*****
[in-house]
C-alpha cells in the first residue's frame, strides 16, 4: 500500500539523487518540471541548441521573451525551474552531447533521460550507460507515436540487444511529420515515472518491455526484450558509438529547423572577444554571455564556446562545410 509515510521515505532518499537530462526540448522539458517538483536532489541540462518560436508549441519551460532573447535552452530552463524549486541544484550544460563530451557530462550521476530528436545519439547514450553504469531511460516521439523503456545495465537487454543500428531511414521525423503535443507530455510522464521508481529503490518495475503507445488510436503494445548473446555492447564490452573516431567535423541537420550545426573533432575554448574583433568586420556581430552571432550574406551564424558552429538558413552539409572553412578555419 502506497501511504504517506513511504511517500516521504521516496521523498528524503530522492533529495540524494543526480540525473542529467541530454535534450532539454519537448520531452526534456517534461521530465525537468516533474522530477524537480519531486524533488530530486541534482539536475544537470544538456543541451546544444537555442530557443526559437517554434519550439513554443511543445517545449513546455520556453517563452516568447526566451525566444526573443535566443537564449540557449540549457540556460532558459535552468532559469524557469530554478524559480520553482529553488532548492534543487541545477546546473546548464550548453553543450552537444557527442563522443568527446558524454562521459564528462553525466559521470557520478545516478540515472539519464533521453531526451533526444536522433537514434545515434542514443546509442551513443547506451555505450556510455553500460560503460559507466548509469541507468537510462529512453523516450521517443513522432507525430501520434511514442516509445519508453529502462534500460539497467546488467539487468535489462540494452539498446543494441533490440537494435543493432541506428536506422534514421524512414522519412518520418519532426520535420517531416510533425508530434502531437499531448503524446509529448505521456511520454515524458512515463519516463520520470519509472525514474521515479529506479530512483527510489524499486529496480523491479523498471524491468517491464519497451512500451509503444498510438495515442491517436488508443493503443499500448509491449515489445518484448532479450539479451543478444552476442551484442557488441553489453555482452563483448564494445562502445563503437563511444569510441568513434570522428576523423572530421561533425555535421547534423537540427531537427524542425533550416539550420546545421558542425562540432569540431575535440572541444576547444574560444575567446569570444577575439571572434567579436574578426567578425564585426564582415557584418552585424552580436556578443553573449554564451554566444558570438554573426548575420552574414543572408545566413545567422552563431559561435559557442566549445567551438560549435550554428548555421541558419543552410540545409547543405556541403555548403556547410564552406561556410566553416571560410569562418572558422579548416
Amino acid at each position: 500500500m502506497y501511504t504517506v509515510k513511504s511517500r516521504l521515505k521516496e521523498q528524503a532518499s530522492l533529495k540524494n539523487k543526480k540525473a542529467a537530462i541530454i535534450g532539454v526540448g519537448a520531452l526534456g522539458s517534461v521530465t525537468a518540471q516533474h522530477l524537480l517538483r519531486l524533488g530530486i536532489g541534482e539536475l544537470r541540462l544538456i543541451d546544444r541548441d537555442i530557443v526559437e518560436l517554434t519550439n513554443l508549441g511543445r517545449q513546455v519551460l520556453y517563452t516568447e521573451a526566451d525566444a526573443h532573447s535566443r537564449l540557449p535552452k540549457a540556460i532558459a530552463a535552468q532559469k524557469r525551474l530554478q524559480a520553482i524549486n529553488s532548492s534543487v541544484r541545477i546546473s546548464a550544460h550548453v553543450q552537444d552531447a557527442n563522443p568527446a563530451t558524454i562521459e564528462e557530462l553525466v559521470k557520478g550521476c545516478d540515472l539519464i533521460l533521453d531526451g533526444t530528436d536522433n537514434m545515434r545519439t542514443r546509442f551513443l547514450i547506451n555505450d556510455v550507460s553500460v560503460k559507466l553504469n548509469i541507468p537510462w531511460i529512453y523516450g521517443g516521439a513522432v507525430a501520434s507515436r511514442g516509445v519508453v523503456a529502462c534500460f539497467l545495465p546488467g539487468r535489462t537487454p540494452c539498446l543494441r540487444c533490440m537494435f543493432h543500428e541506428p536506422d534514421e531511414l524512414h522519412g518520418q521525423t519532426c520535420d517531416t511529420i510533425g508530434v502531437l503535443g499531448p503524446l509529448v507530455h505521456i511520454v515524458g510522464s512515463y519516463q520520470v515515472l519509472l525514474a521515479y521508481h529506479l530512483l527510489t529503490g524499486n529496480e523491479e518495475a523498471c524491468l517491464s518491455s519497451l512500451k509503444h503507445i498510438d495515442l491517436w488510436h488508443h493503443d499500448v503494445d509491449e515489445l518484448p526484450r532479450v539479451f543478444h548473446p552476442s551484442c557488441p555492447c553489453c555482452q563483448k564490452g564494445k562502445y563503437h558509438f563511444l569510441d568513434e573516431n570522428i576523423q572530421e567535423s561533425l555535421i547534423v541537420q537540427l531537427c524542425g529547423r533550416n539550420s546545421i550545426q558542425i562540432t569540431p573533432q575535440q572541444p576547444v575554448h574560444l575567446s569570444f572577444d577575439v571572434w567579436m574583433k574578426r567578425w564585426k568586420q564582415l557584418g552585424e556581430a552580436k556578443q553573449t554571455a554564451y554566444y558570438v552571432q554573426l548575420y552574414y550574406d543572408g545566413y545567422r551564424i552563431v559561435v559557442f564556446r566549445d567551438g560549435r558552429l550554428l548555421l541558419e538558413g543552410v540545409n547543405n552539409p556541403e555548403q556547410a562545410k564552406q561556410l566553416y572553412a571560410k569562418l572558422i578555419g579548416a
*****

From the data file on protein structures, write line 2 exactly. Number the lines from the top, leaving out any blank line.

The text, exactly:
C-alpha cells in the first residue's frame, strides 16, 4: 500500500539523487518540471541548441521573451525551474552531447533521460550507460507515436540487444511529420515515472518491455526484450558509438529547423572577444554571455564556446562545410 509515510521515505532518499537530462526540448522539458517538483536532489541540462518560436508549441519551460532573447535552452530552463524549486541544484550544460563530451557530462550521476530528436545519439547514450553504469531511460516521439523503456545495465537487454543500428531511414521525423503535443507530455510522464521508481529503490518495475503507445488510436503494445548473446555492447564490452573516431567535423541537420550545426573533432575554448574583433568586420556581430552571432550574406551564424558552429538558413552539409572553412578555419 502506497501511504504517506513511504511517500516521504521516496521523498528524503530522492533529495540524494543526480540525473542529467541530454535534450532539454519537448520531452526534456517534461521530465525537468516533474522530477524537480519531486524533488530530486541534482539536475544537470544538456543541451546544444537555442530557443526559437517554434519550439513554443511543445517545449513546455520556453517563452516568447526566451525566444526573443535566443537564449540557449540549457540556460532558459535552468532559469524557469530554478524559480520553482529553488532548492534543487541545477546546473546548464550548453553543450552537444557527442563522443568527446558524454562521459564528462553525466559521470557520478545516478540515472539519464533521453531526451533526444536522433537514434545515434542514443546509442551513443547506451555505450556510455553500460560503460559507466548509469541507468537510462529512453523516450521517443513522432507525430501520434511514442516509445519508453529502462534500460539497467546488467539487468535489462540494452539498446543494441533490440537494435543493432541506428536506422534514421524512414522519412518520418519532426520535420517531416510533425508530434502531437499531448503524446509529448505521456511520454515524458512515463519516463520520470519509472525514474521515479529506479530512483527510489524499486529496480523491479523498471524491468517491464519497451512500451509503444498510438495515442491517436488508443493503443499500448509491449515489445518484448532479450539479451543478444552476442551484442557488441553489453555482452563483448564494445562502445563503437563511444569510441568513434570522428576523423572530421561533425555535421547534423537540427531537427524542425533550416539550420546545421558542425562540432569540431575535440572541444576547444574560444575567446569570444577575439571572434567579436574578426567578425564585426564582415557584418552585424552580436556578443553573449554564451554566444558570438554573426548575420552574414543572408545566413545567422552563431559561435559557442566549445567551438560549435550554428548555421541558419543552410540545409547543405556541403555548403556547410564552406561556410566553416571560410569562418572558422579548416